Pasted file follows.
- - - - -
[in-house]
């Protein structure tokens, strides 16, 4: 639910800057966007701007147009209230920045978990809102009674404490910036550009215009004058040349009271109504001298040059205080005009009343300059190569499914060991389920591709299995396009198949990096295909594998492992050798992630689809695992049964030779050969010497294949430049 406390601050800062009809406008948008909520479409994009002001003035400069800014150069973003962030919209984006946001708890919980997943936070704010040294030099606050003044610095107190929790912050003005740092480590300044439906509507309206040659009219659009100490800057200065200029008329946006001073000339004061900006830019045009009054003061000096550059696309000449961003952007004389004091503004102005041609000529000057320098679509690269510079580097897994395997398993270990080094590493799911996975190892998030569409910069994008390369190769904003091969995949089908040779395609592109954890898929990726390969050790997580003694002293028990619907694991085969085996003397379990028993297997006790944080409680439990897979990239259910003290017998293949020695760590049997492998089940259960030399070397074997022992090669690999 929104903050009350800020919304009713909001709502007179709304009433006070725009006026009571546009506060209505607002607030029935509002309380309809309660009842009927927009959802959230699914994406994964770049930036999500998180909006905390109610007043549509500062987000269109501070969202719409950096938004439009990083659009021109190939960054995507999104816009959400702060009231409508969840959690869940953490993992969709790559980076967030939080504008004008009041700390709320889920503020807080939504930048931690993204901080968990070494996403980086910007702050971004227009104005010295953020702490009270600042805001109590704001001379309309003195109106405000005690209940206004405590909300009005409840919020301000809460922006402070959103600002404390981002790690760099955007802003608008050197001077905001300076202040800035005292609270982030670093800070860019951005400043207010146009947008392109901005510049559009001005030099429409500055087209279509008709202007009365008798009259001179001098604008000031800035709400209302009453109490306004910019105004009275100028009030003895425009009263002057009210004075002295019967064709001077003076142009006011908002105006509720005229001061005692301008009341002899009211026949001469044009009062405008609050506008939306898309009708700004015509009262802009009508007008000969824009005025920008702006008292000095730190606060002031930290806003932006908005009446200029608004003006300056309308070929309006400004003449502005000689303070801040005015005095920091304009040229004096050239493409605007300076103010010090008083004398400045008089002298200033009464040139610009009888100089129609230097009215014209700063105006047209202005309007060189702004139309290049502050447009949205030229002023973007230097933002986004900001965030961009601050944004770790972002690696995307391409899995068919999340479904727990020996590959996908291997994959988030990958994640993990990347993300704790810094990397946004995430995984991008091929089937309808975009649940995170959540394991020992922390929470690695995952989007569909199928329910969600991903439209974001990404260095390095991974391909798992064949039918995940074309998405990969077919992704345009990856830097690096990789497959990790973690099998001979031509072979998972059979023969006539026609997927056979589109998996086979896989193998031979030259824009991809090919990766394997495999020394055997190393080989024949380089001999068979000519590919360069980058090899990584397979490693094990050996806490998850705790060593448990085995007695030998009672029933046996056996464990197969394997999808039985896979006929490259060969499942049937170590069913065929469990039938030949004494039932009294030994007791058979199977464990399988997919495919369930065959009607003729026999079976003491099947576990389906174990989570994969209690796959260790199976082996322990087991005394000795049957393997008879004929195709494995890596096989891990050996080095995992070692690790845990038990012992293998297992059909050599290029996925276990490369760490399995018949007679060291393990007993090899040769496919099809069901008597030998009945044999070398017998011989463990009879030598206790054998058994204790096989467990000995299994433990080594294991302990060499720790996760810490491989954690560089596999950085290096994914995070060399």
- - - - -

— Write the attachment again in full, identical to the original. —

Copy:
[in-house]
């Protein structure tokens, strides 16, 4: 639910800057966007701007147009209230920045978990809102009674404490910036550009215009004058040349009271109504001298040059205080005009009343300059190569499914060991389920591709299995396009198949990096295909594998492992050798992630689809695992049964030779050969010497294949430049 406390601050800062009809406008948008909520479409994009002001003035400069800014150069973003962030919209984006946001708890919980997943936070704010040294030099606050003044610095107190929790912050003005740092480590300044439906509507309206040659009219659009100490800057200065200029008329946006001073000339004061900006830019045009009054003061000096550059696309000449961003952007004389004091503004102005041609000529000057320098679509690269510079580097897994395997398993270990080094590493799911996975190892998030569409910069994008390369190769904003091969995949089908040779395609592109954890898929990726390969050790997580003694002293028990619907694991085969085996003397379990028993297997006790944080409680439990897979990239259910003290017998293949020695760590049997492998089940259960030399070397074997022992090669690999 929104903050009350800020919304009713909001709502007179709304009433006070725009006026009571546009506060209505607002607030029935509002309380309809309660009842009927927009959802959230699914994406994964770049930036999500998180909006905390109610007043549509500062987000269109501070969202719409950096938004439009990083659009021109190939960054995507999104816009959400702060009231409508969840959690869940953490993992969709790559980076967030939080504008004008009041700390709320889920503020807080939504930048931690993204901080968990070494996403980086910007702050971004227009104005010295953020702490009270600042805001109590704001001379309309003195109106405000005690209940206004405590909300009005409840919020301000809460922006402070959103600002404390981002790690760099955007802003608008050197001077905001300076202040800035005292609270982030670093800070860019951005400043207010146009947008392109901005510049559009001005030099429409500055087209279509008709202007009365008798009259001179001098604008000031800035709400209302009453109490306004910019105004009275100028009030003895425009009263002057009210004075002295019967064709001077003076142009006011908002105006509720005229001061005692301008009341002899009211026949001469044009009062405008609050506008939306898309009708700004015509009262802009009508007008000969824009005025920008702006008292000095730190606060002031930290806003932006908005009446200029608004003006300056309308070929309006400004003449502005000689303070801040005015005095920091304009040229004096050239493409605007300076103010010090008083004398400045008089002298200033009464040139610009009888100089129609230097009215014209700063105006047209202005309007060189702004139309290049502050447009949205030229002023973007230097933002986004900001965030961009601050944004770790972002690696995307391409899995068919999340479904727990020996590959996908291997994959988030990958994640993990990347993300704790810094990397946004995430995984991008091929089937309808975009649940995170959540394991020992922390929470690695995952989007569909199928329910969600991903439209974001990404260095390095991974391909798992064949039918995940074309998405990969077919992704345009990856830097690096990789497959990790973690099998001979031509072979998972059979023969006539026609997927056979589109998996086979896989193998031979030259824009991809090919990766394997495999020394055997190393080989024949380089001999068979000519590919360069980058090899990584397979490693094990050996806490998850705790060593448990085995007695030998009672029933046996056996464990197969394997999808039985896979006929490259060969499942049937170590069913065929469990039938030949004494039932009294030994007791058979199977464990399988997919495919369930065959009607003729026999079976003491099947576990389906174990989570994969209690796959260790199976082996322990087991005394000795049957393997008879004929195709494995890596096989891990050996080095995992070692690790845990038990012992293998297992059909050599290029996925276990490369760490399995018949007679060291393990007993090899040769496919099809069901008597030998009945044999070398017998011989463990009879030598206790054998058994204790096989467990000995299994433990080594294991302990060499720790996760810490491989954690560089596999950085290096994914995070060399």